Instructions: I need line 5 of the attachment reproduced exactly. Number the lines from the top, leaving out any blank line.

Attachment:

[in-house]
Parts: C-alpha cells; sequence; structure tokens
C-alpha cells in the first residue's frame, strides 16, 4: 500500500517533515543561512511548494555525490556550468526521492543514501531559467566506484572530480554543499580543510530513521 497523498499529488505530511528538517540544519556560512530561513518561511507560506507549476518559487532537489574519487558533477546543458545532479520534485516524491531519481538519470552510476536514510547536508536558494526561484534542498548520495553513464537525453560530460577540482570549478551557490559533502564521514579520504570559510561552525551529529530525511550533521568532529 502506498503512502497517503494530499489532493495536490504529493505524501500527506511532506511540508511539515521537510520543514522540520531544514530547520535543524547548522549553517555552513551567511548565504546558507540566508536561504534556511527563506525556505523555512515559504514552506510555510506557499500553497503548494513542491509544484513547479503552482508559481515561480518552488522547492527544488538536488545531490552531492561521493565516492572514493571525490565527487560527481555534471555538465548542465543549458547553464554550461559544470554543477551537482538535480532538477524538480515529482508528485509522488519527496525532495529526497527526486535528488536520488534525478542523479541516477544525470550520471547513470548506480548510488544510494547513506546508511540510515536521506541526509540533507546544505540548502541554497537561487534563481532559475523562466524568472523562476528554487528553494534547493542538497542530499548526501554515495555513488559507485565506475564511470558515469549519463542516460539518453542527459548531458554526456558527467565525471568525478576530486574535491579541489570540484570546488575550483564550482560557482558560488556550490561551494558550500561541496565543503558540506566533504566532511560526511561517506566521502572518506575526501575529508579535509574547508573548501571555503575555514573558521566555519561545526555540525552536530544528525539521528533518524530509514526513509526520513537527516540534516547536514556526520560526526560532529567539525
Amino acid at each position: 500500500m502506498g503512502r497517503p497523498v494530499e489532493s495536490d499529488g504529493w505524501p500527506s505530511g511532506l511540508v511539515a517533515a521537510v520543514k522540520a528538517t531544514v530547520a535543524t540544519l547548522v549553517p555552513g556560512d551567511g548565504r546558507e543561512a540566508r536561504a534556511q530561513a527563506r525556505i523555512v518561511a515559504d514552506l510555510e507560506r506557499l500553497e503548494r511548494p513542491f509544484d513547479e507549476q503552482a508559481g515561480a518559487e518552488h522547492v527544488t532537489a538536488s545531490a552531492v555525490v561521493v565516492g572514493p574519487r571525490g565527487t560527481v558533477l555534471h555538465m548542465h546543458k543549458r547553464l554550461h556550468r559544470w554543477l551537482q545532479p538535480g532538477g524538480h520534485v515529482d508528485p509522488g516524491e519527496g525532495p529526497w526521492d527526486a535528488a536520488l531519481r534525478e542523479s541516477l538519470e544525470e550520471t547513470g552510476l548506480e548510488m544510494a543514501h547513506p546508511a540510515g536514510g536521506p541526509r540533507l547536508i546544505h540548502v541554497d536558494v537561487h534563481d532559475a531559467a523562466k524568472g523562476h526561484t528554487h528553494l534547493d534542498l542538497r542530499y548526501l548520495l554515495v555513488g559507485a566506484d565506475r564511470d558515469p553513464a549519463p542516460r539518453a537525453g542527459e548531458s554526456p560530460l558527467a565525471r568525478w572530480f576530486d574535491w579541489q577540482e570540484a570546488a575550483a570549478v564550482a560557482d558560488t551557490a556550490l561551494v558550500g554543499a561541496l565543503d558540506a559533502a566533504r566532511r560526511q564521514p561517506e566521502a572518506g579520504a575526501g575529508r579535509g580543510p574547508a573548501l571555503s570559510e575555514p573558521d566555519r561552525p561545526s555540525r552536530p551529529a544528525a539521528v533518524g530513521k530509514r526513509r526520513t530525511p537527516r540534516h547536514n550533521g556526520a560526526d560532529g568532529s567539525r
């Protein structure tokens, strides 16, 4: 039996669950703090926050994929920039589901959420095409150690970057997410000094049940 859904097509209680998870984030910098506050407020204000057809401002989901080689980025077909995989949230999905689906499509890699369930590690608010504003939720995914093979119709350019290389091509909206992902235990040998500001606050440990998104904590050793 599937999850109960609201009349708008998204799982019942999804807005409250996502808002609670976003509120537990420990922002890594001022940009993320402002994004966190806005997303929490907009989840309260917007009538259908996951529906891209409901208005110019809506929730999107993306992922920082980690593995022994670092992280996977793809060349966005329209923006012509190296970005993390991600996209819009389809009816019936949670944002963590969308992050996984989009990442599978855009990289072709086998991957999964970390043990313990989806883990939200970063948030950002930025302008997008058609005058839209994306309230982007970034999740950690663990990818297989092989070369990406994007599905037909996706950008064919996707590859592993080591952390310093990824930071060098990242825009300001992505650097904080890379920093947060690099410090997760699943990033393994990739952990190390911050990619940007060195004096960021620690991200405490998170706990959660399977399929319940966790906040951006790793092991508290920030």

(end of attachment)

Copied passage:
């Protein structure tokens, strides 16, 4: 039996669950703090926050994929920039589901959420095409150690970057997410000094049940 859904097509209680998870984030910098506050407020204000057809401002989901080689980025077909995989949230999905689906499509890699369930590690608010504003939720995914093979119709350019290389091509909206992902235990040998500001606050440990998104904590050793 599937999850109960609201009349708008998204799982019942999804807005409250996502808002609670976003509120537990420990922002890594001022940009993320402002994004966190806005997303929490907009989840309260917007009538259908996951529906891209409901208005110019809506929730999107993306992922920082980690593995022994670092992280996977793809060349966005329209923006012509190296970005993390991600996209819009389809009816019936949670944002963590969308992050996984989009990442599978855009990289072709086998991957999964970390043990313990989806883990939200970063948030950002930025302008997008058609005058839209994306309230982007970034999740950690663990990818297989092989070369990406994007599905037909996706950008064919996707590859592993080591952390310093990824930071060098990242825009300001992505650097904080890379920093947060690099410090997760699943990033393994990739952990190390911050990619940007060195004096960021620690991200405490998170706990959660399977399929319940966790906040951006790793092991508290920030």